FASB ASC 310 – Receivables

The Financial Accounting Standards Board (FASB) released Accounting Standards Codification 310 (ASC 310) to address receivables in which businesses incur during the course of business.

As a precursor, the standard first defines a receivable and states that it relates to items such as trade accounts receivable, loans, loan syndications, factoring arrangements, and standby letters of credit.

From a high level, the standard discusses how to present each of the different types of receivables in the financial statements.  As each of these has its own unique characteristics, they each have special circumstances which must be taken into account.

Disclosure of Credit Risk in ASC 310-10

Due to the inherent uncertainty which comes with accounts receivable, it is important to note that a specific risk can be associated with the collection of these. While an allowance for doubtful accounts is made, certain disclosures need also be mentioned in connection with the reporting of them. These include the nature of the credit risk which is associated with receivables, and how that risk has been applied to the methodology for calculating the allowance for doubtful accounts. It should also be noted that it is not a common disclosure, as the standard indicates trade receivables are specifically excluded from this requirement.

However credit quality can certainly effect the ability to collect receivables, and ASC 310-30 states that the credit quality of the issuer of purchased loans can impact the amount reported as accreted yield on the financials. It should be noted that these various types of purchased loans of varying credit quality are included in the standard, as they represent loans or notes receivable.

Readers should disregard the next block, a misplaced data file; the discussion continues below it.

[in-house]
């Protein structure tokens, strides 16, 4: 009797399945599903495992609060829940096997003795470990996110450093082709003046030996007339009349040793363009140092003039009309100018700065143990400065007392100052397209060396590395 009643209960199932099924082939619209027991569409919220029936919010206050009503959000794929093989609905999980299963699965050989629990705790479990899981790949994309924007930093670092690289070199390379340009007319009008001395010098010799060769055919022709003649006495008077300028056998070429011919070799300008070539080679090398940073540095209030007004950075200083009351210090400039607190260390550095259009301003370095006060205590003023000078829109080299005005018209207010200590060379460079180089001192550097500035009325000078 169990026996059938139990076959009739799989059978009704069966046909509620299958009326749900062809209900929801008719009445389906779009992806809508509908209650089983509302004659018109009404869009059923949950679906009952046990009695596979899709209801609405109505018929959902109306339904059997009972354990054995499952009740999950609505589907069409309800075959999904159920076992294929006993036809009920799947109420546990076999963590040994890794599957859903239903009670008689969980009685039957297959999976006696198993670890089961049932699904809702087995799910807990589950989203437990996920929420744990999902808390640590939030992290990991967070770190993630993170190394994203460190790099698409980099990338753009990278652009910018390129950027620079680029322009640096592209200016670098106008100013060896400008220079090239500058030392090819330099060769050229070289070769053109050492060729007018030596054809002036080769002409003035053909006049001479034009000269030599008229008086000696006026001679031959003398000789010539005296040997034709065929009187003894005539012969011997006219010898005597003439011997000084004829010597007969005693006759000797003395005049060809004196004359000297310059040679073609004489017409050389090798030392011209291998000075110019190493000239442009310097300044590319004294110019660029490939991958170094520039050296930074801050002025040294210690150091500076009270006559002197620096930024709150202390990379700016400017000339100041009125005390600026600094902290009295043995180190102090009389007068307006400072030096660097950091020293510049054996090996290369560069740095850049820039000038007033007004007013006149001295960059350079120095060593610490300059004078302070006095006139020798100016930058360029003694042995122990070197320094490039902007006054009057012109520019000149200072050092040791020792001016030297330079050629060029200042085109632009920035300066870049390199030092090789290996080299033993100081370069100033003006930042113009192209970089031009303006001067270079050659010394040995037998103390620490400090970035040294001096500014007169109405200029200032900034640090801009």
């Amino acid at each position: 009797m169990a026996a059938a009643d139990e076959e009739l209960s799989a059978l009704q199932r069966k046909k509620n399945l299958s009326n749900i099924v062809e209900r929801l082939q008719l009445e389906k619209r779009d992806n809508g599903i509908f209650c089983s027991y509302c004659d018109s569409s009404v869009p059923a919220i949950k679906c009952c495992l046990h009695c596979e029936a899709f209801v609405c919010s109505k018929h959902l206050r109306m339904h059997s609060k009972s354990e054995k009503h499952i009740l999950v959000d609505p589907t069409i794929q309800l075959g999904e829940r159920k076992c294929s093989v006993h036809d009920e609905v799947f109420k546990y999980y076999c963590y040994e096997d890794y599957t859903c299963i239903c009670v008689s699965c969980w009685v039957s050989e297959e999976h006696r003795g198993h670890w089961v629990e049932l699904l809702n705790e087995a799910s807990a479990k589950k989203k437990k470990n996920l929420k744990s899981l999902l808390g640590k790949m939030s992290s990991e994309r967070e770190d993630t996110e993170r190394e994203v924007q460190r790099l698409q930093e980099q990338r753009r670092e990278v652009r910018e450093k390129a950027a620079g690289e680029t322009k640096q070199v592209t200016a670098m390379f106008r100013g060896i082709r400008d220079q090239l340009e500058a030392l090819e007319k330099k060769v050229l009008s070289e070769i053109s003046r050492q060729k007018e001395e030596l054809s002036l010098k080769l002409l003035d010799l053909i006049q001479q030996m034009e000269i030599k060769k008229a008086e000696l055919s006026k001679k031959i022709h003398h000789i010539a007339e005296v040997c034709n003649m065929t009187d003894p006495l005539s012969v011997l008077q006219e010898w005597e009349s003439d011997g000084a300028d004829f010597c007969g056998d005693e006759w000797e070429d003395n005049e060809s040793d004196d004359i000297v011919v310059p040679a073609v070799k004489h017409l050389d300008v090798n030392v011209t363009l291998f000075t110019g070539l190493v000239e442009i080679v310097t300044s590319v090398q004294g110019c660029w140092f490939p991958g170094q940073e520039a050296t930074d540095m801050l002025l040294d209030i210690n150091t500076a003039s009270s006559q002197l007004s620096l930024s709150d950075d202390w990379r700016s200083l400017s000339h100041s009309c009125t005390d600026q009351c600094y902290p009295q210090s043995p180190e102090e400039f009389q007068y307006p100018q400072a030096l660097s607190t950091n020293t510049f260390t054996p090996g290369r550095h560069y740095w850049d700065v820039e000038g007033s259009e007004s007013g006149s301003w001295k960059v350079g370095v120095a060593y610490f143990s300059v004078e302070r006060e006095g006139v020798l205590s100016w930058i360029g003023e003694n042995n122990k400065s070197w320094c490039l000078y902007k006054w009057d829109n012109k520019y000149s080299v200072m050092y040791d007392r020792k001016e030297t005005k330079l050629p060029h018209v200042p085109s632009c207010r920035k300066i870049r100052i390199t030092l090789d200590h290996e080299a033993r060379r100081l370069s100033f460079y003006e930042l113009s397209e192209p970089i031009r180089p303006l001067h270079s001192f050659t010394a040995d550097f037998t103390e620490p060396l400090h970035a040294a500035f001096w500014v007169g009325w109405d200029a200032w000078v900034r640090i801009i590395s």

Disclosures under ASC 310-30

Certain disclosures must be made in the financials in accordance with GAAP. The following list will specify which ones are required:

  • Policy for accounting for prepayments on loans
  • The following information for purchased loans:
  1. Outstanding balance measured in undiscounted cash flows
  2. Carrying amount at the beginning of the period
  3. Carrying amount at the end of the period
  4. Reconcile the amount of accreted yield over the period
  5. For loans acquired this period, the contractual payments required, the expected cash flows to be collected, the fair value at acquisition, and the carrying amount of nonaccrual loans
  • Carrying amount of all loans (other than those in the current period) in nonaccrual status
  • For loans not accounted for as debt:
  1. Amount of expense recognized as impairment
  2. Amount of reduction in valuation allowance for losses, caused by changes in cash flow
  3. Amount of expected uncollected loans at the beginning of the period, as well as the amount at the end of the period

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